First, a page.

Be warned, we are on a slippery slope of sound manipulation.
It started with those tubes running from the engine bay to the cabin that exacerbate good mechanical noises.
Now speakers are actually fitted in the mufflers of vehicles like the super-fast Audi SQ5.
These are not part of some ghetto-shaking sound systems – their sole purpose is to make a diesel engine sound like it burns petrol.
If this unnatural aural evolution continues, and I’m betting a slab it will, exhaust tunes will be downloaded like smart-phone ring tones and city cars with shot-glass cylinders will take on the visceral fury of thumping V8 muscle cars.
Still, even though I’m aware of the fraud being carried out, I can’t help but enjoy the rich note the SQ5 makes as it accelerates furiously along a road deep in the Tasmanian wilderness.
It’s not as overtly lumpy as the same engine and exhaust in the A6 sedan, but it adds some mongrel, changing the pulses enough to imply a V8 could be lurking under the bonnet.
Instead, a 3.0-litre diesel V6 with two turbochargers is nestled in between the suspension towers, generating sufficient force to make this the fastest diesel SUV on the planet (unless a secret jungle tribe in the Amazon forest has developed something faster we don’t know about).
The engine is linked to a ZF eight-speed torque convertor type transmission that sends power to all four wheels. The twin-turbo diesel's 230kW and 650Nm is enough to send 1920kg of stationary Audi SUV to 100km/h in just 5.1 seconds.
Think what you will about the merits of making an overly heavy wagon accelerate at such a pace; you can’t help but be impressed by the achievement.
Even more remarkable is the official combined fuel-economy figure of 6.8 litres per 100km, which defies comprehension and dodges part of the luxury-car tax due to its efficiency (denying the feds around $3700).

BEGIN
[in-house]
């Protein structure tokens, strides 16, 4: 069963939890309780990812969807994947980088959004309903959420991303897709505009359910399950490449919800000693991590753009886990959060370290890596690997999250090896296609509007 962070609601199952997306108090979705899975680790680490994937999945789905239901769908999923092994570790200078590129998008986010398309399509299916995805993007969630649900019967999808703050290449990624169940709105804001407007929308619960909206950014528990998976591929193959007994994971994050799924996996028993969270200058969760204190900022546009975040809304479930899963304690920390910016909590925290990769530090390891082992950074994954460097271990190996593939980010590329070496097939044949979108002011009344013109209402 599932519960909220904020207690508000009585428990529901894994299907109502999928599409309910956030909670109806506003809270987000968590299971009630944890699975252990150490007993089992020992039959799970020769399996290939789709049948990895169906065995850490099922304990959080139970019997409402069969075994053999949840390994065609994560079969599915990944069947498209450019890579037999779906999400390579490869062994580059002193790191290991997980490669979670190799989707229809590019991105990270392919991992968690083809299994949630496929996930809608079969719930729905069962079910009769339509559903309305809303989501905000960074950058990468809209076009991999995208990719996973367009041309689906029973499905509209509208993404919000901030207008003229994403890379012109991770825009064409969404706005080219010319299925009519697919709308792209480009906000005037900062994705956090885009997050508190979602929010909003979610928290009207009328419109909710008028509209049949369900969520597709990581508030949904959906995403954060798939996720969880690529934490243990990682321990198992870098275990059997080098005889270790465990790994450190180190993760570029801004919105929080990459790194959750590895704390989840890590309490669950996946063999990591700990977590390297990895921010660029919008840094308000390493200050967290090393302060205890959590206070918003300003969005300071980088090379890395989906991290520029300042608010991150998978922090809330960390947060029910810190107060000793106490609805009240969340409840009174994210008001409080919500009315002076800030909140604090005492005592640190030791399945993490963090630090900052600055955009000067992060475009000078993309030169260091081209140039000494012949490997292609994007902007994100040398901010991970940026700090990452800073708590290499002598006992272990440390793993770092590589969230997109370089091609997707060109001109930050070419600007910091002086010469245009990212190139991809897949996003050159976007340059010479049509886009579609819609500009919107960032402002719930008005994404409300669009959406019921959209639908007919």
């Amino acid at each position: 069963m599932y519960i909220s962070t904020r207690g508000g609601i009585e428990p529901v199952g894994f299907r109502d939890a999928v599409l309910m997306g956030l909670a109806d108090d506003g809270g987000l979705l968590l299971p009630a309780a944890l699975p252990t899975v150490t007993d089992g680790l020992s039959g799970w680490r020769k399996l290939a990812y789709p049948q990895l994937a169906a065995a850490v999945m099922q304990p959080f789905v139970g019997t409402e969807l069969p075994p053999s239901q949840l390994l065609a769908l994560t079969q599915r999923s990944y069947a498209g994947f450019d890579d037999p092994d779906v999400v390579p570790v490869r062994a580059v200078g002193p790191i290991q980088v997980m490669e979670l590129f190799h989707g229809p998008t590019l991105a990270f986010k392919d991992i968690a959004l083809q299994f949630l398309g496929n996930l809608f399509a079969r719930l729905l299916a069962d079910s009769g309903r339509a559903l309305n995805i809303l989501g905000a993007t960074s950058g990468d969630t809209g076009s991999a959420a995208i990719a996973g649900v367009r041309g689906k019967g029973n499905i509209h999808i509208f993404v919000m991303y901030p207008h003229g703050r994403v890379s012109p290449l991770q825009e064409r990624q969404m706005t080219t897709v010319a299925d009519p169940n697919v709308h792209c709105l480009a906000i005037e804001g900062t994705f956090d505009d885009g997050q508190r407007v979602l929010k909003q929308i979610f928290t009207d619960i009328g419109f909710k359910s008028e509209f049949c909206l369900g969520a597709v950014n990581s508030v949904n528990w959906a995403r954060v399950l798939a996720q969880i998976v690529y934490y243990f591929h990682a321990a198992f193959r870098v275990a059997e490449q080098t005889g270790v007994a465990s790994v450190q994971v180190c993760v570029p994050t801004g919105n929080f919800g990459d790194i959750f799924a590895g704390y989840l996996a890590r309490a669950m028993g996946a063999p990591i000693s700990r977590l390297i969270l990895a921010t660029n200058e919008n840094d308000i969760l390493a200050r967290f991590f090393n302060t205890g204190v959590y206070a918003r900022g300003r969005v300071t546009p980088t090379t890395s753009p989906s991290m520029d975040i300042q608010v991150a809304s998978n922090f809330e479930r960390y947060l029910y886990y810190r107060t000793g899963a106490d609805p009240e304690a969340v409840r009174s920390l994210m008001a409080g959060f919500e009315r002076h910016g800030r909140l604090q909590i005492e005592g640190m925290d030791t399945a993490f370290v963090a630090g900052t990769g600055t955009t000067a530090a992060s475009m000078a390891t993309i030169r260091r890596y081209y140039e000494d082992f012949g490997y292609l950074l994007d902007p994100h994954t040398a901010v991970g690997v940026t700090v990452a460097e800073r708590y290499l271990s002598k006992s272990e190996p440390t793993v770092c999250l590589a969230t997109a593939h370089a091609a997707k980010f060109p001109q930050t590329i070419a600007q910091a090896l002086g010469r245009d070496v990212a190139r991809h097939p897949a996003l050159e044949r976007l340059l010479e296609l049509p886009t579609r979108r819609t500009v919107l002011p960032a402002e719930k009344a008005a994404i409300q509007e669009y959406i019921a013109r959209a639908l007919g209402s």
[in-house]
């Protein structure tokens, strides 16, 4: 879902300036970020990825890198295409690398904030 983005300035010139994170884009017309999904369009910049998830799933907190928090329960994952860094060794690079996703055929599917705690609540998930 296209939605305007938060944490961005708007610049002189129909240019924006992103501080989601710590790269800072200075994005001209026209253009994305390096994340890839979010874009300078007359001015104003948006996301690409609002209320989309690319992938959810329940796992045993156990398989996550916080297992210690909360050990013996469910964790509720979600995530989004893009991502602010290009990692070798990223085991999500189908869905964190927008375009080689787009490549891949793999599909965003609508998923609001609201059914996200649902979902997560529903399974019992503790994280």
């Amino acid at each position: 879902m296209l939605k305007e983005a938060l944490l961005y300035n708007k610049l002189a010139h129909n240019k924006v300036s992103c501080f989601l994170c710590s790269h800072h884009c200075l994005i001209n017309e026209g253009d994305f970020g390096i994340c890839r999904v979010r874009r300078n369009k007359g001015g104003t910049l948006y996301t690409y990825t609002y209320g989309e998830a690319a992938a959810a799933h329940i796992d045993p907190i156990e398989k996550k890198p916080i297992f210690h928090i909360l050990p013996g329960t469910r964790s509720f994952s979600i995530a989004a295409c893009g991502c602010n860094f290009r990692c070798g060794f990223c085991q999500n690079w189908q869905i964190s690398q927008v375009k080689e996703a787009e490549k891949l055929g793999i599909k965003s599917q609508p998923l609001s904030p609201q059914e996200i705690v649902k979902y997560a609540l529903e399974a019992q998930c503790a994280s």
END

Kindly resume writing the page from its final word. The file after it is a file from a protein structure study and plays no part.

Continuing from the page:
To achieve this figure you must be extremely judicious with your throttle application and put up with the intrusive stop-start system, which is not easy.
Audi spent a lot of time on the SQ5’s suspension, keen to make its first-ever S version of an SUV something more than a straight- line missile.
New and stiffer springs lower the ride height by 30mm, firmer dampers are installed and 20-inch rims with 255/45 tyres are fitted. This is quite a jump up from the 18-inch alloys that come as standard with other Q5 models.
Our test SQ5 ran 21-inch wheels – part of a sold-out launch pack ($14,720) – along with a speed-sensitive variable-steering ratio and a range of other features. Judging from our drive, the SQ5 handles far better than it should, and while it can never fully shake free its bulk, it is able to remain stable and change direction in a way that builds confidence.
The downside is that, when running on less-than-perfect Australian roads, the SQ5 has an overly harsh ride. Adding to the discomfort is louder-than-expected tyre rumble on coarse-chip tarmac, which spoils a generally quiet cabin experience. Here’s hoping it passes on less of the jolts to the cabin when fitted with the regular 20-inch wheels.
The SQ5 sits clear atop the Q5 range and, along with a hot engine, firm suspension and new wheels, it inherits a unique grille, deeper front and rear bumpers, oval quad exhaust tips, alloy-look wing mirrors, a chunky steering wheel, sports seats and a special instrument cluster. Larger front brake discs (380mm) are a wise inclusion.
The SQ5 will set you back $89,400, which is $13,900 more than the 180kW/580Nm 3.0 TDI version. Sounds good? Careful – don’t get me started.
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